Sailing Into Oblivion by Jerome Rand $15.99, available through Amazon As refreshing and inspiring as Jerome Rand’s 2017-18 solo-circumnavigation may have been, his account of the voyage in the book Sailing Into Oblivion: The Solo Non-Stop Voyage of the Mighty Sparrow may be even ...read more

01-1970-Dec

50 Years of SAIL

Back in early 1970, Bernie Goldhirsh and the recently founded “Institute for the Advancement of Sailing,” publisher of an annual sailboat and gear guide, launched something called SAIL. A half-century later, a look back at the magazine’s first few years provides a glimpse into a ...read more

Photo-by-Adobe-Stockpics721-2048x

Webinar: Navigating Post-Dorian Abaco

On Thursday, October 22 at 6 pm ET, Navigare Yachting presents a webinar on what to expect from Abaco post-Dorian. The event will feature the authors of The Cruising Guide to Abaco, Steve Dodge and his sons Jon and Jeff.Hurricane Dorian hit Abaco in early September of 2019 and ...read more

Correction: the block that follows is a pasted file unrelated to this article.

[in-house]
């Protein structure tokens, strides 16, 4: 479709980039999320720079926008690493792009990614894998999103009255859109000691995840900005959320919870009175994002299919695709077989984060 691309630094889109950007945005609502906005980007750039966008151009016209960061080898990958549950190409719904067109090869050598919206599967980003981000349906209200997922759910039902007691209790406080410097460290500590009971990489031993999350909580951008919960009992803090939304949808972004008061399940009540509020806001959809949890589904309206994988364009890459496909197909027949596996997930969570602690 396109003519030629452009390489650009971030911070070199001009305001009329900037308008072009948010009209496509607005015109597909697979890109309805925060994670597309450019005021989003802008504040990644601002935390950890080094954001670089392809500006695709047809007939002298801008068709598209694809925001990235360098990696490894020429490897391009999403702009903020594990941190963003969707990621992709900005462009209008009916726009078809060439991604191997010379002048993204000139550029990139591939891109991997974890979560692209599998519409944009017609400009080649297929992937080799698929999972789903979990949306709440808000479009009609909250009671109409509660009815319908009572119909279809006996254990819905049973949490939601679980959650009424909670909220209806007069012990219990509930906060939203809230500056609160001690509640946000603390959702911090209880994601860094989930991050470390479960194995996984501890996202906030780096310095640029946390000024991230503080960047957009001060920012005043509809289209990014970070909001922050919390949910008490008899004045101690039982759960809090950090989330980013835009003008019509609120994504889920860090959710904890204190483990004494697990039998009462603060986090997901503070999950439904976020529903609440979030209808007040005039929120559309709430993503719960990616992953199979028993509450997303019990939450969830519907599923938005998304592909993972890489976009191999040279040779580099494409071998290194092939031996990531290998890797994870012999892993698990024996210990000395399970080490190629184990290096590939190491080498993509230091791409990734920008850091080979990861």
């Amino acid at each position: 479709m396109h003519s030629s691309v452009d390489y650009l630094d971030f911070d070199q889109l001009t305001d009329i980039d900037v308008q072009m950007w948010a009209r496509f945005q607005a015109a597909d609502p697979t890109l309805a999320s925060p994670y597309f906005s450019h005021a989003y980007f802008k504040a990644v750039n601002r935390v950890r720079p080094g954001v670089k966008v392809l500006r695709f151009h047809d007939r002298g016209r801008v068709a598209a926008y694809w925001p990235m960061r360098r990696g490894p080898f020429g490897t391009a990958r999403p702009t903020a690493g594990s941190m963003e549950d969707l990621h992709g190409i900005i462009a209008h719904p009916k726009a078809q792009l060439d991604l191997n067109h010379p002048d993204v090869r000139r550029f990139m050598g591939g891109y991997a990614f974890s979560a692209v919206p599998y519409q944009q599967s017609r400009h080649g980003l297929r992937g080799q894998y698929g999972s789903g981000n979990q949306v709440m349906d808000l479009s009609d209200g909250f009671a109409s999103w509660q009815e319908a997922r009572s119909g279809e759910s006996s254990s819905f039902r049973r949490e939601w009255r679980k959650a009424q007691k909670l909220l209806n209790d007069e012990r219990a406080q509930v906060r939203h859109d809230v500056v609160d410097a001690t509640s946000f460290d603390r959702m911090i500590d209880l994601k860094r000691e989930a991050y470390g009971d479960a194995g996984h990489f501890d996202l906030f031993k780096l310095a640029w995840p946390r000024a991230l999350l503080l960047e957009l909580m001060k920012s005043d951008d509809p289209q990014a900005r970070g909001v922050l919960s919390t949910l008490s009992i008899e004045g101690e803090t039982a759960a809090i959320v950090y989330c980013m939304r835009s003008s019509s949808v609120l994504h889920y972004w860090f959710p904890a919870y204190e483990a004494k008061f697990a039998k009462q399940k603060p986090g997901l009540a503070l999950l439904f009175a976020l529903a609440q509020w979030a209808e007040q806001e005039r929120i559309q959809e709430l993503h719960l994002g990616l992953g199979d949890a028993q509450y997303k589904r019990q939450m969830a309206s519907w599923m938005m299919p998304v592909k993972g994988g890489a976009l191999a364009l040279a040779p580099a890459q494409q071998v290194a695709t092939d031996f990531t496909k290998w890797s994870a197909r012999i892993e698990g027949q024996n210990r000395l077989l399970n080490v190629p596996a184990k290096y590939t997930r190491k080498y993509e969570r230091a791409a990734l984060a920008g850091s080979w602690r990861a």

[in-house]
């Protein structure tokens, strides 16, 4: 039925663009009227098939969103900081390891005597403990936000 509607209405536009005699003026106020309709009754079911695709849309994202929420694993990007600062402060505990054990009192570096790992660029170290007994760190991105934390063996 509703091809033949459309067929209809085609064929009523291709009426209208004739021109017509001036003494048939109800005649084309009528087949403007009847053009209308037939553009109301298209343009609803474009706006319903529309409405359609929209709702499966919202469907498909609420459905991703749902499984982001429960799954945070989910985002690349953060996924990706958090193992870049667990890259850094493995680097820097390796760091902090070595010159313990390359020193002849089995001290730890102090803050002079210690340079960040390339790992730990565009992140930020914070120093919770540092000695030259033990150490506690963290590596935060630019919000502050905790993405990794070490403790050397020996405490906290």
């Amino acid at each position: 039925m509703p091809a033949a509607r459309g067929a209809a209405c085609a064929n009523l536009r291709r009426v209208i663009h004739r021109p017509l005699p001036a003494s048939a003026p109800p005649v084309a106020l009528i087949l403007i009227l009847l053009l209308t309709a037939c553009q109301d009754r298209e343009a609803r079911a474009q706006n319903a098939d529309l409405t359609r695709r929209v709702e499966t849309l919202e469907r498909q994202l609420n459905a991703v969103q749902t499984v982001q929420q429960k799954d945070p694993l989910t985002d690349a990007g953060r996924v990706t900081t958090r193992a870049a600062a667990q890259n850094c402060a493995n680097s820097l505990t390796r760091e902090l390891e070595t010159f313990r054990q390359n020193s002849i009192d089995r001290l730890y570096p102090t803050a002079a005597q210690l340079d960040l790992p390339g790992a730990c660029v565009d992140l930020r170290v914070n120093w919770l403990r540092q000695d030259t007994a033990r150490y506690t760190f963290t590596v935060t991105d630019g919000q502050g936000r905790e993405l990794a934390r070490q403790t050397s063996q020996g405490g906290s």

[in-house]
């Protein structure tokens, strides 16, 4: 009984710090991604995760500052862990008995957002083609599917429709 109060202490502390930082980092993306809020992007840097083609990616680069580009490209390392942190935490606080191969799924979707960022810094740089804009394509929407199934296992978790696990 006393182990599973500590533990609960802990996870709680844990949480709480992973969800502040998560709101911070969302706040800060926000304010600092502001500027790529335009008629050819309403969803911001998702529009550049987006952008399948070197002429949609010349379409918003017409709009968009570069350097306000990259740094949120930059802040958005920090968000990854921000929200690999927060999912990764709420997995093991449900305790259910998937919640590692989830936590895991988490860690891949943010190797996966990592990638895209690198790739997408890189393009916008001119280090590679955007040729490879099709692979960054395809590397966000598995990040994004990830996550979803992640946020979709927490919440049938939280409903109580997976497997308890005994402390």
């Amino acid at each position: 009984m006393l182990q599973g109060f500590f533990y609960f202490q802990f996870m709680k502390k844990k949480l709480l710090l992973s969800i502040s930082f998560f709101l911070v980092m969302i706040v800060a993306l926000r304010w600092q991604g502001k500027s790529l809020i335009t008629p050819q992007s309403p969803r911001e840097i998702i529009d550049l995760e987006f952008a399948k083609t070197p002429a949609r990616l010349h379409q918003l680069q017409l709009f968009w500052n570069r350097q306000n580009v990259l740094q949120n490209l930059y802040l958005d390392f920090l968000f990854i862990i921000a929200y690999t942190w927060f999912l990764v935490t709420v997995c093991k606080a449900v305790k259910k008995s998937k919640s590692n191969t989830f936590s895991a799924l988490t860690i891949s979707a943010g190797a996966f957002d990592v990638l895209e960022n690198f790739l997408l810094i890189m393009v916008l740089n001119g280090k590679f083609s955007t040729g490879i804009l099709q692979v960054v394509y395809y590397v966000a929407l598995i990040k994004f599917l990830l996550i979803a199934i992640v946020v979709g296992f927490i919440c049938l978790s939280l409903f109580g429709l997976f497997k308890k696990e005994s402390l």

LunaRossaBoat2

Luna Rossa Prada Pirelli Christens “Boat 2”

Hot on the heels of the UK’s Britannia and the United States’ Patriot, Italy’s new AC75 Luna Rossa, formerly known as Boat 2, was christened in Auckland, New Zealand, this morning. As the moniker suggests, it was Team Luna Rossa Prada Pirelli’s second design. In his christening ...read more

m7803_DSCF6698-1

Challengers Christen Britannia and Patriot

October 16 proved an exciting day for America’s Cup fans with the christening of both the UK’s Britannia and America’s Patriot. Britannia will be helmed by four-time Olympic gold medalist and America’s Cup winner Sir Ben Ainslie. Olympic Gold medalist Giles Scott will serve as ...read more

HookPromo

Defender Product Spotlight: Lowrance Hook Reveal

Defender product expert Alex Lyons explains the benefits of HOOK Reveal’s new FishReveal technology: “DownScan sonar uses high frequencies to provide a picture-like image of the sea floor. The traditional sonar’s lower frequencies are best suited for locating fish in the water ...read more